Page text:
Suzy Sostrin, 29, took a break from her graduate courses in traditional Chinese medicine to spend a semester in Israel at Hadassah-WUJS Arad. “I was trying to figure out if I wanted to continue my studies and I used this time to…decide,” she explains.
Upon her return, she chose to dedicate herself to Jewish communal work and is currently program director at Hillel: The Foundation for Jewish Campus Life at San Diego State University.
Sostrin is one of nearly 200 graduates of Hadassah-WUJS Arad since Hadassah’s initial involvement in the program four years ago. Once affiliated with the World Union of Jewish Students, the program offers college graduates, ages 21 to 35, Hebrew classes, elective courses and day and overnight trips.
The Hadassah-WUJS course is five months long and offers start dates in October and April. There are three specialty tracks: Land, Language & Society, which involves extensive Hebrew learning and in-depth Israel and Jewish studies; Peace & Social Justice, consisting of a semester of study followed by an internship; and Arts, which fosters creative exploration of Israel and Jewish identity.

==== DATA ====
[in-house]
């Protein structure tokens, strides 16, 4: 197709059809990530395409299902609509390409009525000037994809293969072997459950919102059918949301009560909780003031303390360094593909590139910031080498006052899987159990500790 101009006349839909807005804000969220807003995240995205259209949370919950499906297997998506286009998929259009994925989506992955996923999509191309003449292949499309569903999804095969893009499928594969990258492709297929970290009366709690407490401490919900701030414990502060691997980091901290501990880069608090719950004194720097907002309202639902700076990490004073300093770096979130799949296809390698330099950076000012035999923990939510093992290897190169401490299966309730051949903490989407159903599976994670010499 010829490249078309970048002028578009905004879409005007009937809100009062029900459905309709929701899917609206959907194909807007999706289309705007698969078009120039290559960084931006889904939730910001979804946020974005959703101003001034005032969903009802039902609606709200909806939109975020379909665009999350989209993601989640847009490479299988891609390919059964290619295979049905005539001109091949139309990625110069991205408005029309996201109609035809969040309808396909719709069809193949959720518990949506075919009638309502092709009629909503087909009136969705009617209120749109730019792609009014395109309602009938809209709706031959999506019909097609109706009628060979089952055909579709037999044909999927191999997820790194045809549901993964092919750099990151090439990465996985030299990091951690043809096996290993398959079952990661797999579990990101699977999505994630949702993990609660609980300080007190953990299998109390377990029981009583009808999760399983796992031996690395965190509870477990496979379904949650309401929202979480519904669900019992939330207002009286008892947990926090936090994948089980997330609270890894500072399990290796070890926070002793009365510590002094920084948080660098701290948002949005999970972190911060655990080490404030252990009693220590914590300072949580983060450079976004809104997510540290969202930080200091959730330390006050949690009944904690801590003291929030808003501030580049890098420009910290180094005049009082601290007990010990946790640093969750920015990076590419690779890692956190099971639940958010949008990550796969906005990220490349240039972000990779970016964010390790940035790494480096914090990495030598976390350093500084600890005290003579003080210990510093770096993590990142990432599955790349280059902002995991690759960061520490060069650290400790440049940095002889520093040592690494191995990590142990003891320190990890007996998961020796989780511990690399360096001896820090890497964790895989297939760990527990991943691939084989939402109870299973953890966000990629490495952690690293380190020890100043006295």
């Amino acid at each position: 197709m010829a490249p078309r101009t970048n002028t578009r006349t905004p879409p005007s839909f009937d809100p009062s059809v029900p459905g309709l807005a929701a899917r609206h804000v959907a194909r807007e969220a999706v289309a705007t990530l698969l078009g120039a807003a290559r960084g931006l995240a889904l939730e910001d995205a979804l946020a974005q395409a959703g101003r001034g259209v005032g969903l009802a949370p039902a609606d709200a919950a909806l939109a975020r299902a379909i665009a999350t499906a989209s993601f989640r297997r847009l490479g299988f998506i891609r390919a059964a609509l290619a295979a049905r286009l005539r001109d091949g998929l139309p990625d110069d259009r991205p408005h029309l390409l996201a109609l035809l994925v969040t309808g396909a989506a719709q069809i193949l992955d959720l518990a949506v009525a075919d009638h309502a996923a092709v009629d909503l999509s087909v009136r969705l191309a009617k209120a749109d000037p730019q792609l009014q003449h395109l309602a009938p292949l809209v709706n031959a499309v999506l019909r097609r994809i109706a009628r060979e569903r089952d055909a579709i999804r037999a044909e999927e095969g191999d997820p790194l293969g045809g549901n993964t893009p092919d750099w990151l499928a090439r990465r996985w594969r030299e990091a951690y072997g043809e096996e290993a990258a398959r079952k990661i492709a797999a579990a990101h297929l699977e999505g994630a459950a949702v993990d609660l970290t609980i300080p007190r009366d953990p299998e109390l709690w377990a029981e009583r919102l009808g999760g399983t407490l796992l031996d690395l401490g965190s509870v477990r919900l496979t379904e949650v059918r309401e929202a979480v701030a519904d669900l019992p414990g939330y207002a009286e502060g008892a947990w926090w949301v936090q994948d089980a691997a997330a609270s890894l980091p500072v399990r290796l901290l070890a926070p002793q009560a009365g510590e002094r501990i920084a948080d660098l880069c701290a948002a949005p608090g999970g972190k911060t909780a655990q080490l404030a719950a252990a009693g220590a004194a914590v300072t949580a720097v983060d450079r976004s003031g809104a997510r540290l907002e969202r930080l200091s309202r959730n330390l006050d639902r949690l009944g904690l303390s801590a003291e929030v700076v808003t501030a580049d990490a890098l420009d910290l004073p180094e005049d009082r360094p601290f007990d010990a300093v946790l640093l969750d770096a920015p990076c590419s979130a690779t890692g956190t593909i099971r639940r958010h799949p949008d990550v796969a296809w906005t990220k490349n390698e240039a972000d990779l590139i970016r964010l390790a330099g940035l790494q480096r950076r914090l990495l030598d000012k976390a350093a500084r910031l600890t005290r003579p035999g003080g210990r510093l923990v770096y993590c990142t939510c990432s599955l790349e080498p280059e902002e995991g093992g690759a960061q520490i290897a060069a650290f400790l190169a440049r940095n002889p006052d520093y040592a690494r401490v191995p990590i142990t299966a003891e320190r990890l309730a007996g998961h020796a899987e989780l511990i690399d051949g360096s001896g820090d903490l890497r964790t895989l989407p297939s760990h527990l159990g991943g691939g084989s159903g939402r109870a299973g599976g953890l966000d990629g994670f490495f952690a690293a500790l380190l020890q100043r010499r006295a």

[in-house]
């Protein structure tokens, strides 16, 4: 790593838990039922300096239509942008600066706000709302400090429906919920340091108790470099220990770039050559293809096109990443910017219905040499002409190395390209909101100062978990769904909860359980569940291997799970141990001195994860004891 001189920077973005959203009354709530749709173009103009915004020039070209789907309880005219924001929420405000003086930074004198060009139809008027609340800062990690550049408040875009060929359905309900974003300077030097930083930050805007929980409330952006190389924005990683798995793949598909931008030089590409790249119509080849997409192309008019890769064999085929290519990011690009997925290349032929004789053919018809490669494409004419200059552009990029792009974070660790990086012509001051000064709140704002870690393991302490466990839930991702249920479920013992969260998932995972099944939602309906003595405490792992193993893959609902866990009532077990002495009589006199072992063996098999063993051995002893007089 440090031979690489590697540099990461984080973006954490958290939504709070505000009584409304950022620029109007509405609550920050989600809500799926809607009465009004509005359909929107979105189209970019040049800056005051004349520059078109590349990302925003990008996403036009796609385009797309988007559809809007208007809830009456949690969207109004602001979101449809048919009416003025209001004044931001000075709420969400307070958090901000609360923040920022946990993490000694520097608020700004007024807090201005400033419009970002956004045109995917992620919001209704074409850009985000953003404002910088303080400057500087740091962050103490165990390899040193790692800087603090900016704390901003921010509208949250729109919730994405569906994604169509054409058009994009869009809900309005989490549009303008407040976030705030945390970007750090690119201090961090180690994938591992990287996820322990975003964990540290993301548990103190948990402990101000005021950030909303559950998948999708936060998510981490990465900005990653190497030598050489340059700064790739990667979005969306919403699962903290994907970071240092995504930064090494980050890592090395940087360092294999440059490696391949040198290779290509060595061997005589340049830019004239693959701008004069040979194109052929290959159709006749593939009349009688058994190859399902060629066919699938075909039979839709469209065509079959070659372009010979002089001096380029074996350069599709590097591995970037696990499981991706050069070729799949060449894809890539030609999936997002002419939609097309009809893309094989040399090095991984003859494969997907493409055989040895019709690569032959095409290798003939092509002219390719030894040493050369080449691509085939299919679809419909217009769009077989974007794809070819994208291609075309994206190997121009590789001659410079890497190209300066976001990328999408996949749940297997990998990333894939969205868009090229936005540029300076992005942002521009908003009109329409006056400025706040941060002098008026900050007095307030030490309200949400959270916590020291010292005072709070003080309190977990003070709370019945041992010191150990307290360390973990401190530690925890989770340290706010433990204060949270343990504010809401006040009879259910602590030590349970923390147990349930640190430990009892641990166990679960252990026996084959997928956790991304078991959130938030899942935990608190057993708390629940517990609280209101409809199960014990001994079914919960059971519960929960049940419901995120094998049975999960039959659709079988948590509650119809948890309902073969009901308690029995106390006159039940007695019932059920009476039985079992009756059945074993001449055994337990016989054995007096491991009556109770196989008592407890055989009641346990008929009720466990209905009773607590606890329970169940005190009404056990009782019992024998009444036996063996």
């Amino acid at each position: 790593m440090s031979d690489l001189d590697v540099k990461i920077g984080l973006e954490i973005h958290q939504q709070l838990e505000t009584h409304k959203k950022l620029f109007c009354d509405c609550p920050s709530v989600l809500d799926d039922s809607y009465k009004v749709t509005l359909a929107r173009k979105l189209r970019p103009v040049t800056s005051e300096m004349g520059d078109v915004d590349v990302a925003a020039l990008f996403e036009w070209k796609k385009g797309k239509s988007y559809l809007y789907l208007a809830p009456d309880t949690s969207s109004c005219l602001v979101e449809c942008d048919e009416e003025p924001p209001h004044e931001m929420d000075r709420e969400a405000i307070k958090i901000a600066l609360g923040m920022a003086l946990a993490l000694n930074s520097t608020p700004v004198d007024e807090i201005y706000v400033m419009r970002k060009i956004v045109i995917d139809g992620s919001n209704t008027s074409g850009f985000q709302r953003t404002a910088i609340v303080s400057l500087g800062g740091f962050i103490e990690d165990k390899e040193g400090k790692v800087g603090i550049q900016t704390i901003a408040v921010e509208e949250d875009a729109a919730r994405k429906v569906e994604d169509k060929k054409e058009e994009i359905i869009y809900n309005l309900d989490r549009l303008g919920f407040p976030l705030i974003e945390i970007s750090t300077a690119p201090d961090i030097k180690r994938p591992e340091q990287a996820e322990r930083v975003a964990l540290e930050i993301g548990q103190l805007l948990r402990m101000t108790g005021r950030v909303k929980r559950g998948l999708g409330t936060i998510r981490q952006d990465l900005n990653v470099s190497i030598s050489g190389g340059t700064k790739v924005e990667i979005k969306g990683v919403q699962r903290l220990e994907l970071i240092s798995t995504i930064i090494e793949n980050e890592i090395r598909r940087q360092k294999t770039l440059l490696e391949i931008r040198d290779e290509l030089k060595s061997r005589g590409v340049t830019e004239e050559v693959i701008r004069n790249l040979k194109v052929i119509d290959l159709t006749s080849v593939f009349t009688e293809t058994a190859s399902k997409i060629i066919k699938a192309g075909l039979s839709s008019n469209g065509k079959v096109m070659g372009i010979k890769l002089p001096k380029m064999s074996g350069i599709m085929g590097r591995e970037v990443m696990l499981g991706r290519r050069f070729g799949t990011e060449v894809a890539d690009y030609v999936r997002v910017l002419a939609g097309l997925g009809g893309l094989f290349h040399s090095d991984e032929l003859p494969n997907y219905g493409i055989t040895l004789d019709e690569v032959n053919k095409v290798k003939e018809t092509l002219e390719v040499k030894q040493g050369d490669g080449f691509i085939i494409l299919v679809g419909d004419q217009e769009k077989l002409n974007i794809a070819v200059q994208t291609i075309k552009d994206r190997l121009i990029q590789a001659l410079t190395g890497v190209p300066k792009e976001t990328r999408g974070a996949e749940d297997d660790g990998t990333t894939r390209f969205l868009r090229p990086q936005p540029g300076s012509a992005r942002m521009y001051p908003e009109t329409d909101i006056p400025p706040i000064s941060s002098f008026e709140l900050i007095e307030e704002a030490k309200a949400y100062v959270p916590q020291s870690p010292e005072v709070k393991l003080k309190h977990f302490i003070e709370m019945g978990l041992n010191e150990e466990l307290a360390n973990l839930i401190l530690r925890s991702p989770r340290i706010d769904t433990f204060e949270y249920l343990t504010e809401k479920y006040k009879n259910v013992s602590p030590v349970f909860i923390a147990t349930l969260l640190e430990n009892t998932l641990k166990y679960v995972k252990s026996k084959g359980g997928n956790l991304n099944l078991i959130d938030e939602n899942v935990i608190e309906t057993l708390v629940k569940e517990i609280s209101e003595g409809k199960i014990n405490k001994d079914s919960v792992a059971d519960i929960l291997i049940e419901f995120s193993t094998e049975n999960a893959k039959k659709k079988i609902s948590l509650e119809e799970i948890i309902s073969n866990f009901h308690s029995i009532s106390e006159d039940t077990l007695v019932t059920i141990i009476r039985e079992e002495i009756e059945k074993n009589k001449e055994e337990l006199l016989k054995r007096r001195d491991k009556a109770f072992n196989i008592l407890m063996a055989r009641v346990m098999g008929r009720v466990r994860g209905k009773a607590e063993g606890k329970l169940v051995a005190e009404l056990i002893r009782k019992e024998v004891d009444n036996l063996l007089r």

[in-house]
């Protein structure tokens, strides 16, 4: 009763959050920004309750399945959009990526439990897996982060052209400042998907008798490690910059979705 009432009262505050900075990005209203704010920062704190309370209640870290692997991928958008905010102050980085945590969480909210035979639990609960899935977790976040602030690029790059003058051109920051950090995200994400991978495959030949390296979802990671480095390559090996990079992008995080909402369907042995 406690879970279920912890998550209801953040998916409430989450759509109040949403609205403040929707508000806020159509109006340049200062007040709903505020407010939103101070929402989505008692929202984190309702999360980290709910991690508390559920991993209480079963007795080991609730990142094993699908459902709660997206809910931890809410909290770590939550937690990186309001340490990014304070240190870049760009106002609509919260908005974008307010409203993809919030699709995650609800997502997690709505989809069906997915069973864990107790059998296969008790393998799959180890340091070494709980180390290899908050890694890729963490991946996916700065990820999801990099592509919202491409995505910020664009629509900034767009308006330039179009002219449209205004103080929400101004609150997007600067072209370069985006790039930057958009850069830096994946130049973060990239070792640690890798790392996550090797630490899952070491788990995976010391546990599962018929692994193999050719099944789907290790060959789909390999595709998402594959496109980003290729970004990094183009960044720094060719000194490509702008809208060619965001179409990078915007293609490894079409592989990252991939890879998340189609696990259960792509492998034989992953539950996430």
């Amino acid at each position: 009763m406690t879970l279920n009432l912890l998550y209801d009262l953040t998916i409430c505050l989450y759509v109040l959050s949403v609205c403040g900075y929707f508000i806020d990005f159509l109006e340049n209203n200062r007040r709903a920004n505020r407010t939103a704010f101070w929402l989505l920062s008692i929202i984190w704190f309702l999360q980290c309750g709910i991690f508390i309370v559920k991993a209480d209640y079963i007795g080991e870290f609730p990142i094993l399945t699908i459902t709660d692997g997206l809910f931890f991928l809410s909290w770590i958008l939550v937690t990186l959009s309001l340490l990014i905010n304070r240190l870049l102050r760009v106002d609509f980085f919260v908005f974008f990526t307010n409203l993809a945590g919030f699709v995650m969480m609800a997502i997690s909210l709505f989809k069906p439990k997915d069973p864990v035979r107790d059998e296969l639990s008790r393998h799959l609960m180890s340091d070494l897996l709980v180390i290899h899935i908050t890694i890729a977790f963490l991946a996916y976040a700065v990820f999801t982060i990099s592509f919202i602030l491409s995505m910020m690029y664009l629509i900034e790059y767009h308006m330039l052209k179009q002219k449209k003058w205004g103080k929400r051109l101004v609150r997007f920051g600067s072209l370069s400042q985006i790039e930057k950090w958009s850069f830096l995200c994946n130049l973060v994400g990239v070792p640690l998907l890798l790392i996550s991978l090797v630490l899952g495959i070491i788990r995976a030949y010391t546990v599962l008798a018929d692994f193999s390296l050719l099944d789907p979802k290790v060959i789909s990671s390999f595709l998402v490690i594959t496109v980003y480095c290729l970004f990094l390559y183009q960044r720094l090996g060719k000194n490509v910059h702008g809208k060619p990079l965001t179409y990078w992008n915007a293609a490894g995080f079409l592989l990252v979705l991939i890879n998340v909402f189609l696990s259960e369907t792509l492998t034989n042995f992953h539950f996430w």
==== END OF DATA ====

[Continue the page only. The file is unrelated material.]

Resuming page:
Wujs arad was founded in 1968, but in the last decade was not reaching its potential, according to executive director Alon Friedman. “The board of directors wanted to transfer control to a body with more experience doing Israel programming,” he explains. “Hadassah, through Young Judaea, was known to be successful at growing their Israel programs.” Hadassah officially took over in 2006.
“We are a Zionist education program designed to strengthen Jewish identity of young adults,” says Friedman. “We encourage them to find a place for themselves in Israel.” About 31 percent of graduates choose to make aliya.
Josh Ravit, from Burlington, Vermont, came to WUJS Arad as a recent college graduate in 2005. In February 2007, he completed 16 months of service in the Israel Defense Forces as a foreign volunteer. He now lives in Tel Aviv.
“I hadn’t decided to stay when I came,” he recalls. “On a tour of a combat infantry base at Tel Arad, I met an American serving in the IDF, and I decided I was ready to give more to the state.”
Sostrin also wanted to lend her time and skills to Israel. She volunteered in the bone marrow transplant unit at Hadassah Hospital in Jerusalem.
Hadassah-WUJS takes an active role in the community, intertwining itself with daily life in Arad, a development town in the Negev Desert. In September, Hadassah-WUJS began a free ulpan for refugees from Darfur, in response to the concerns of adult refugees that they would lose touch with their children, who would more quickly learn Hebrew and integrate into Israeli society.
Twenty-five percent of students at Hadassah-WUJS Arad come from countries as far flung as Burma, India, Slovakia, Poland, South Africa and Australia.
“It was great to meet Jews from all over the world, to study Hebrew with them,” Ravit adds.
For information about Hadassah-WUJS Arad, call 888-WUJS-INS, or e-mail firstname.lastname@example.org.